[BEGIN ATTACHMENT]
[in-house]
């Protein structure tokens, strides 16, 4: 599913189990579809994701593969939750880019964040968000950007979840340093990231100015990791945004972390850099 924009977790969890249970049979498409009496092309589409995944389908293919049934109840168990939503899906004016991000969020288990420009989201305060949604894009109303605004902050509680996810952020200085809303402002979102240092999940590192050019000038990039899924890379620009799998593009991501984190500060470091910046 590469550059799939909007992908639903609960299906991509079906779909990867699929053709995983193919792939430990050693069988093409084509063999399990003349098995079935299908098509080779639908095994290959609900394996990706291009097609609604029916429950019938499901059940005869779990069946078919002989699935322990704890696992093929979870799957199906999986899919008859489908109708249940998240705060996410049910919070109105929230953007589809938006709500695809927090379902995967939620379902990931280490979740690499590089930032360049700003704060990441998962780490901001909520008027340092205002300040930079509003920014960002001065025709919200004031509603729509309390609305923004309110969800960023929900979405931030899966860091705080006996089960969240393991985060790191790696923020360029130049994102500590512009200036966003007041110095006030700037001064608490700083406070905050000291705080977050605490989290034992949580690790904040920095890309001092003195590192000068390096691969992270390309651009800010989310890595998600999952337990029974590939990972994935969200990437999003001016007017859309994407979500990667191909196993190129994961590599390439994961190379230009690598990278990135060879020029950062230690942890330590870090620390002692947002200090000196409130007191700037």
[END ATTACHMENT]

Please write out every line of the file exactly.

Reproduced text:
[in-house]
């Protein structure tokens, strides 16, 4: 599913189990579809994701593969939750880019964040968000950007979840340093990231100015990791945004972390850099 924009977790969890249970049979498409009496092309589409995944389908293919049934109840168990939503899906004016991000969020288990420009989201305060949604894009109303605004902050509680996810952020200085809303402002979102240092999940590192050019000038990039899924890379620009799998593009991501984190500060470091910046 590469550059799939909007992908639903609960299906991509079906779909990867699929053709995983193919792939430990050693069988093409084509063999399990003349098995079935299908098509080779639908095994290959609900394996990706291009097609609604029916429950019938499901059940005869779990069946078919002989699935322990704890696992093929979870799957199906999986899919008859489908109708249940998240705060996410049910919070109105929230953007589809938006709500695809927090379902995967939620379902990931280490979740690499590089930032360049700003704060990441998962780490901001909520008027340092205002300040930079509003920014960002001065025709919200004031509603729509309390609305923004309110969800960023929900979405931030899966860091705080006996089960969240393991985060790191790696923020360029130049994102500590512009200036966003007041110095006030700037001064608490700083406070905050000291705080977050605490989290034992949580690790904040920095890309001092003195590192000068390096691969992270390309651009800010989310890595998600999952337990029974590939990972994935969200990437999003001016007017859309994407979500990667191909196993190129994961590599390439994961190379230009690598990278990135060879020029950062230690942890330590870090620390002692947002200090000196409130007191700037």